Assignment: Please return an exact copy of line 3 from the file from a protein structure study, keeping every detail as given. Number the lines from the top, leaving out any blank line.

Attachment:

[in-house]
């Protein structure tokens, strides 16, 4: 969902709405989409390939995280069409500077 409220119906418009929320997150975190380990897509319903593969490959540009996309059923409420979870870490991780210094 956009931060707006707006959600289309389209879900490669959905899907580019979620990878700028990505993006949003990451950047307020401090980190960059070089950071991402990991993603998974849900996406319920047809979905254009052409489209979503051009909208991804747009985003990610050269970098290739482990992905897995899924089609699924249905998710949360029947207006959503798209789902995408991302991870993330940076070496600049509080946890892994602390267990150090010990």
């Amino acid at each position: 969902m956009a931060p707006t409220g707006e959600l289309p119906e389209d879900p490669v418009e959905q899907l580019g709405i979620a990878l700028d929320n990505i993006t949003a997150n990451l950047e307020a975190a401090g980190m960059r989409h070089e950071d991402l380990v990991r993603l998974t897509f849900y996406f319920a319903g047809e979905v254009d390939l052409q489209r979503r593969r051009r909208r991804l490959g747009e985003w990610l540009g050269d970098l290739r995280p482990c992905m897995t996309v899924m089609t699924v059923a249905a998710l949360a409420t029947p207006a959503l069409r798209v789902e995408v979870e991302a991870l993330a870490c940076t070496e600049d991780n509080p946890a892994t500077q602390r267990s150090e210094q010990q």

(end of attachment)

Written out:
């Amino acid at each position: 969902m956009a931060p707006t409220g707006e959600l289309p119906e389209d879900p490669v418009e959905q899907l580019g709405i979620a990878l700028d929320n990505i993006t949003a997150n990451l950047e307020a975190a401090g980190m960059r989409h070089e950071d991402l380990v990991r993603l998974t897509f849900y996406f319920a319903g047809e979905v254009d390939l052409q489209r979503r593969r051009r909208r991804l490959g747009e985003w990610l540009g050269d970098l290739r995280p482990c992905m897995t996309v899924m089609t699924v059923a249905a998710l949360a409420t029947p207006a959503l069409r798209v789902e995408v979870e991302a991870l993330a870490c940076t070496e600049d991780n509080p946890a892994t500077q602390r267990s150090e210094q010990q």